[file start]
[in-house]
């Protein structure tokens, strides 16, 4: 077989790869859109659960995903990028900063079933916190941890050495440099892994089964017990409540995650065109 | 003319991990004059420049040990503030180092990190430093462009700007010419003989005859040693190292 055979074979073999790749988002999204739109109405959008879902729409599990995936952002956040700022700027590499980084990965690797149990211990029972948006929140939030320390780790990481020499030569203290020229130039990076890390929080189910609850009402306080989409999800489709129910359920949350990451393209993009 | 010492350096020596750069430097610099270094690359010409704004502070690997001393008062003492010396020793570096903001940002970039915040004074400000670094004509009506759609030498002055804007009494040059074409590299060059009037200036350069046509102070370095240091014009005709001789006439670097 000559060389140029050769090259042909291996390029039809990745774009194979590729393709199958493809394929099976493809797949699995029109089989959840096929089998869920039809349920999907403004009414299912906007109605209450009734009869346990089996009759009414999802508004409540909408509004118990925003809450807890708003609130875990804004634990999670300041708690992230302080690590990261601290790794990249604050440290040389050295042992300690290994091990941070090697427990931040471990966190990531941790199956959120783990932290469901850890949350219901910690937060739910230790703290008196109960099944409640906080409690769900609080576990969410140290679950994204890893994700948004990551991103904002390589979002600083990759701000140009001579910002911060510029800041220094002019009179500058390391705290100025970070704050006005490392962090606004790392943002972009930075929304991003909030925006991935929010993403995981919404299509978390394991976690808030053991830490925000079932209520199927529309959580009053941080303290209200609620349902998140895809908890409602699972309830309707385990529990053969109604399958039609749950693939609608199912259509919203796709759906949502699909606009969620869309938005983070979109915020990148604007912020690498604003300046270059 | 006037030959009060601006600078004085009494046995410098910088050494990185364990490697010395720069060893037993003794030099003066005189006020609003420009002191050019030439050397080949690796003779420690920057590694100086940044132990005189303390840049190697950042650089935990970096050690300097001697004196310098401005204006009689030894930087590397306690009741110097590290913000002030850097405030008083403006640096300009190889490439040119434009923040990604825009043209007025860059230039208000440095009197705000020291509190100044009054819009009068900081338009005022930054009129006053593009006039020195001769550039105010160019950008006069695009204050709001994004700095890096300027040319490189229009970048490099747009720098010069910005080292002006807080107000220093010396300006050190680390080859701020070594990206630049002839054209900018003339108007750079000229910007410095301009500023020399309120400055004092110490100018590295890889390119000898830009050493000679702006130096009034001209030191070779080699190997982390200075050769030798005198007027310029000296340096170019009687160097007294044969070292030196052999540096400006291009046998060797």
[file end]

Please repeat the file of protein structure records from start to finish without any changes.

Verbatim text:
[in-house]
């Protein structure tokens, strides 16, 4: 077989790869859109659960995903990028900063079933916190941890050495440099892994089964017990409540995650065109 | 003319991990004059420049040990503030180092990190430093462009700007010419003989005859040693190292 055979074979073999790749988002999204739109109405959008879902729409599990995936952002956040700022700027590499980084990965690797149990211990029972948006929140939030320390780790990481020499030569203290020229130039990076890390929080189910609850009402306080989409999800489709129910359920949350990451393209993009 | 010492350096020596750069430097610099270094690359010409704004502070690997001393008062003492010396020793570096903001940002970039915040004074400000670094004509009506759609030498002055804007009494040059074409590299060059009037200036350069046509102070370095240091014009005709001789006439670097 000559060389140029050769090259042909291996390029039809990745774009194979590729393709199958493809394929099976493809797949699995029109089989959840096929089998869920039809349920999907403004009414299912906007109605209450009734009869346990089996009759009414999802508004409540909408509004118990925003809450807890708003609130875990804004634990999670300041708690992230302080690590990261601290790794990249604050440290040389050295042992300690290994091990941070090697427990931040471990966190990531941790199956959120783990932290469901850890949350219901910690937060739910230790703290008196109960099944409640906080409690769900609080576990969410140290679950994204890893994700948004990551991103904002390589979002600083990759701000140009001579910002911060510029800041220094002019009179500058390391705290100025970070704050006005490392962090606004790392943002972009930075929304991003909030925006991935929010993403995981919404299509978390394991976690808030053991830490925000079932209520199927529309959580009053941080303290209200609620349902998140895809908890409602699972309830309707385990529990053969109604399958039609749950693939609608199912259509919203796709759906949502699909606009969620869309938005983070979109915020990148604007912020690498604003300046270059 | 006037030959009060601006600078004085009494046995410098910088050494990185364990490697010395720069060893037993003794030099003066005189006020609003420009002191050019030439050397080949690796003779420690920057590694100086940044132990005189303390840049190697950042650089935990970096050690300097001697004196310098401005204006009689030894930087590397306690009741110097590290913000002030850097405030008083403006640096300009190889490439040119434009923040990604825009043209007025860059230039208000440095009197705000020291509190100044009054819009009068900081338009005022930054009129006053593009006039020195001769550039105010160019950008006069695009204050709001994004700095890096300027040319490189229009970048490099747009720098010069910005080292002006807080107000220093010396300006050190680390080859701020070594990206630049002839054209900018003339108007750079000229910007410095301009500023020399309120400055004092110490100018590295890889390119000898830009050493000679702006130096009034001209030191070779080699190997982390200075050769030798005198007027310029000296340096170019009687160097007294044969070292030196052999540096400006291009046998060797």